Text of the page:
You simply cannot afford to take heavy losses in or near retirement. From a financial standpoint the arithmetic of losses is devastating—lose half your portfolio and you need a 100% gain (not likely) to get back to even.
Now, a study has been done to show the impact of losing money on one’s health. And it’s not good.
“Published last month in the Journal of the American Medical Association, [Lindsay Pool of Northwestern University] investigated how losing one’s life savings in the short term might curtail one’s lifespan in the long term,” writes the WSJ’s Susan Pinker.
Every two years, from 1994 until 2014, the federal study’s investigators called each subject looking for any change in their status and especially for a signal event: the disappearance of 75% or more of a person’s assets during the previous two years. “The reason we look at 75% or more is that we’re looking for a sudden loss, one that’s high enough to be shocking. People are nearing retirement, and all of a sudden their wealth is gone,” said Dr. Pool.
Over the 20-year period, one in four participants endured a wealth shock—losing 75% or more of their savings. They were twice as likely to have died during the study compared to those whose savings remained intact, explains Pinker. Men were more likely to have died as a result. But women were more likely to have experienced a wealth shock. Their survival rate, however, was much higher.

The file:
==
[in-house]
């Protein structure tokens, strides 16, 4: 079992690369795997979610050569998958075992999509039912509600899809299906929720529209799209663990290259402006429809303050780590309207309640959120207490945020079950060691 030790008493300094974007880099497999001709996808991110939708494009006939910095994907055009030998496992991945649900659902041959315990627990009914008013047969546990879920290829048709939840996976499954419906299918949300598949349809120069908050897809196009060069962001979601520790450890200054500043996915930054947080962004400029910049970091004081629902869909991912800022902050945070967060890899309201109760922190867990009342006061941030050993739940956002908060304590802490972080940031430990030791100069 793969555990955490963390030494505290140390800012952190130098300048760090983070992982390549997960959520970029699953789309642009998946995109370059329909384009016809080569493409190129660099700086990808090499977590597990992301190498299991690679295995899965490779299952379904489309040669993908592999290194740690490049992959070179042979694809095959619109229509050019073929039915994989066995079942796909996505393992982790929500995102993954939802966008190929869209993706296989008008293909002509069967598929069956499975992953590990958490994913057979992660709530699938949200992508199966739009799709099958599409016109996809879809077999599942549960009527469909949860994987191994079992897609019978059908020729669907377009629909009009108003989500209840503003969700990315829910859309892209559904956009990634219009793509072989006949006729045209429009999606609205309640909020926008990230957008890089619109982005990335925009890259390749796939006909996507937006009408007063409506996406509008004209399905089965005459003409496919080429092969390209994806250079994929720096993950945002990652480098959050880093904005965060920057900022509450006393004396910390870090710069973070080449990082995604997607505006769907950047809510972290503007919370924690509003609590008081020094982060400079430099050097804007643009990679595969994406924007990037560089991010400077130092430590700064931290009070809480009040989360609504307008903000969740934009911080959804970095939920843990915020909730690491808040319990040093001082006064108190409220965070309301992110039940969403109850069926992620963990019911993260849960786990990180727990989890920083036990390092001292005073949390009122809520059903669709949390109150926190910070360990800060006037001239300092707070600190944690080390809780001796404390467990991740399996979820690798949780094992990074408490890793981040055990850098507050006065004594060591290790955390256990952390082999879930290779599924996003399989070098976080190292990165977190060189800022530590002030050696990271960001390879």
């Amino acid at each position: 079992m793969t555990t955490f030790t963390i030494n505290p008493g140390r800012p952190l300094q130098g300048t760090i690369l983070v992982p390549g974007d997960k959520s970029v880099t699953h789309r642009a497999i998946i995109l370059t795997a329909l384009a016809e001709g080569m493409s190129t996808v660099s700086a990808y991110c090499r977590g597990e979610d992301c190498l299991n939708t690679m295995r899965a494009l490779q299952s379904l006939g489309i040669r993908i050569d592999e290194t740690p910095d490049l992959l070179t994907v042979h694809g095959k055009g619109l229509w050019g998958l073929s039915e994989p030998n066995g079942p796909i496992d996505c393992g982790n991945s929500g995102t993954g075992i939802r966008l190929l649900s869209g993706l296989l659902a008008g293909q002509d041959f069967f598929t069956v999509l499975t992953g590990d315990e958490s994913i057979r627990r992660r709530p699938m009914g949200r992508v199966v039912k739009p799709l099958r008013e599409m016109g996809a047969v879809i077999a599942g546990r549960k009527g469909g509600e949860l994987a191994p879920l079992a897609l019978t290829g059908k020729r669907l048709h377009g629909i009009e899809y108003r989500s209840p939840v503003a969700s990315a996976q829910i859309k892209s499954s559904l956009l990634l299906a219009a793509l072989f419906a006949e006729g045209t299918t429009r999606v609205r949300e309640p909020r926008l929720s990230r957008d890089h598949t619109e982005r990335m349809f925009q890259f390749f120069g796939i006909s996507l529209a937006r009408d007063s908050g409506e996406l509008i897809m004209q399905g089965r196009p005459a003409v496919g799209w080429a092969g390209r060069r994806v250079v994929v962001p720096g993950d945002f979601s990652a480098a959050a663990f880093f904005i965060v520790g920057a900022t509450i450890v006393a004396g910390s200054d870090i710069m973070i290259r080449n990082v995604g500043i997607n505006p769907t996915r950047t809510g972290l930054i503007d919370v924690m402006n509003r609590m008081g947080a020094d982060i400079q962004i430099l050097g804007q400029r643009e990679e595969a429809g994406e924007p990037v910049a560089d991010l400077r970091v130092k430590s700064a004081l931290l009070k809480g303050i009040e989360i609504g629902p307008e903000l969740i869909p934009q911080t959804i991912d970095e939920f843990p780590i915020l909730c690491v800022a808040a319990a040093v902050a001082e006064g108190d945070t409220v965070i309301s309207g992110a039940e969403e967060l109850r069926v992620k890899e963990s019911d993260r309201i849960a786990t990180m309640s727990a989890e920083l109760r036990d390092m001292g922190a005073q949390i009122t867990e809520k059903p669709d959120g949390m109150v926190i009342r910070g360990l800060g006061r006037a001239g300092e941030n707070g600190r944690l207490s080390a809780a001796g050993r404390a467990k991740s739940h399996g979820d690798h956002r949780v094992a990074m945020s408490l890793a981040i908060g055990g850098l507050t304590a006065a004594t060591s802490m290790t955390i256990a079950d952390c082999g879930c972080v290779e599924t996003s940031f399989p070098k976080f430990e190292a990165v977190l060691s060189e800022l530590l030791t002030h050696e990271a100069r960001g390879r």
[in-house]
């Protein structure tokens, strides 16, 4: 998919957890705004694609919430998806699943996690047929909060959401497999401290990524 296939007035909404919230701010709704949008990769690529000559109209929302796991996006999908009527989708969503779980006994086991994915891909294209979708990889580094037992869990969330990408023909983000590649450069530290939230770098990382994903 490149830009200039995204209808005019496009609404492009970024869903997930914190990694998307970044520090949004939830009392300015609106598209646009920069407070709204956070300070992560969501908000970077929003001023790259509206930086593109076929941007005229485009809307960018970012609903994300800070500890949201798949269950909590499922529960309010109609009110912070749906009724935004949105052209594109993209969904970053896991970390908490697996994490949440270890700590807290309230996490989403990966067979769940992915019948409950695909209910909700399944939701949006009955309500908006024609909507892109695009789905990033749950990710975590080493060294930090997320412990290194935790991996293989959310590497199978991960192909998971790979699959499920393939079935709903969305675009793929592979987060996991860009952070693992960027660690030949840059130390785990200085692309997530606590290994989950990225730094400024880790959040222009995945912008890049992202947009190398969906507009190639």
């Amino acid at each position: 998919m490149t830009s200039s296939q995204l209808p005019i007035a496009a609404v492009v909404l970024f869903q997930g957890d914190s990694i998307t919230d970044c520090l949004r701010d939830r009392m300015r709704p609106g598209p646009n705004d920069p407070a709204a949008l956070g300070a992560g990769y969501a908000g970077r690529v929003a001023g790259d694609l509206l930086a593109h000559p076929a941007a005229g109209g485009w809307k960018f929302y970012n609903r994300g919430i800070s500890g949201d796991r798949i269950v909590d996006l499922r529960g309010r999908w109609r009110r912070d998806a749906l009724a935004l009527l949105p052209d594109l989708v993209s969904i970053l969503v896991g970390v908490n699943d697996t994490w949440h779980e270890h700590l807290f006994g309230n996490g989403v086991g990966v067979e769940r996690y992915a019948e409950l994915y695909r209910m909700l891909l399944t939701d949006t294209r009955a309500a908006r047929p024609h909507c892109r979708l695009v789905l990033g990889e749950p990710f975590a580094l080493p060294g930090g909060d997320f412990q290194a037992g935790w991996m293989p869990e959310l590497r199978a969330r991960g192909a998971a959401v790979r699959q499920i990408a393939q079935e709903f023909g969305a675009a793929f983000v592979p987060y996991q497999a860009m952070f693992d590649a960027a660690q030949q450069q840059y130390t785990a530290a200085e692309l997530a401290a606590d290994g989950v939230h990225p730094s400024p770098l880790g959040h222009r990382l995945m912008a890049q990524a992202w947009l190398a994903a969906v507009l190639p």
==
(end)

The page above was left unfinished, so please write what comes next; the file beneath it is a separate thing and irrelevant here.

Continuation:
The study can’t explain why losing your life savings can kill you, only that it does. But one of the researchers’ findings is clear: At 50%, the mortality risk of those who had lost their nest eggs was lower than for those who never accumulated much for retirement at all; those people were 67% more likely to die than savers. It may be cold comfort, but it seems that it’s better to have saved and lost than never to have saved at all.
My takeaway? Avoid the big time losses at all costs. It’s OK to lose money, temporarily. If you don’t sell, you don’t lose. In fact you accumulate more shares at lower prices. And having all of your money tied to the stock market is no way to invest in, or during, retirement. You want to deploy a counterbalanced approach that will allow you to have the guts to stay invested when times are tough.
Originally posted on Yoursurvivalguy.com.
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